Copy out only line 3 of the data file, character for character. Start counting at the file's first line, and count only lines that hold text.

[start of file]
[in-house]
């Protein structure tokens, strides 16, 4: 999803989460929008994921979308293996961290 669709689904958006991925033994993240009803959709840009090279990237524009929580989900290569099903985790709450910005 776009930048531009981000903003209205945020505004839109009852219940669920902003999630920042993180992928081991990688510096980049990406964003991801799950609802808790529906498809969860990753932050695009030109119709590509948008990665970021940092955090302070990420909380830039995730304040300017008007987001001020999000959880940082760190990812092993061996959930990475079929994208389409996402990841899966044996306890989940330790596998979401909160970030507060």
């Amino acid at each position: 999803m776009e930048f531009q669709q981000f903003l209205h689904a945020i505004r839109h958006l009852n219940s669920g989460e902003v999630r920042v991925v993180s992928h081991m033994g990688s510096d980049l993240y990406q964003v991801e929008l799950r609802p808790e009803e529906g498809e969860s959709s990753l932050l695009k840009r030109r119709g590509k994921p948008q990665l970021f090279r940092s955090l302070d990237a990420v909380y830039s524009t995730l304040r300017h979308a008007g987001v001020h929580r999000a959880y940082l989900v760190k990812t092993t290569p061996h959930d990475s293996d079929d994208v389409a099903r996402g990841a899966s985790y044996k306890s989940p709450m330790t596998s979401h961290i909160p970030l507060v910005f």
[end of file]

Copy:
């Amino acid at each position: 999803m776009e930048f531009q669709q981000f903003l209205h689904a945020i505004r839109h958006l009852n219940s669920g989460e902003v999630r920042v991925v993180s992928h081991m033994g990688s510096d980049l993240y990406q964003v991801e929008l799950r609802p808790e009803e529906g498809e969860s959709s990753l932050l695009k840009r030109r119709g590509k994921p948008q990665l970021f090279r940092s955090l302070d990237a990420v909380y830039s524009t995730l304040r300017h979308a008007g987001v001020h929580r999000a959880y940082l989900v760190k990812t092993t290569p061996h959930d990475s293996d079929d994208v389409a099903r996402g990841a899966s985790y044996k306890s989940p709450m330790t596998s979401h961290i909160p970030l507060v910005f």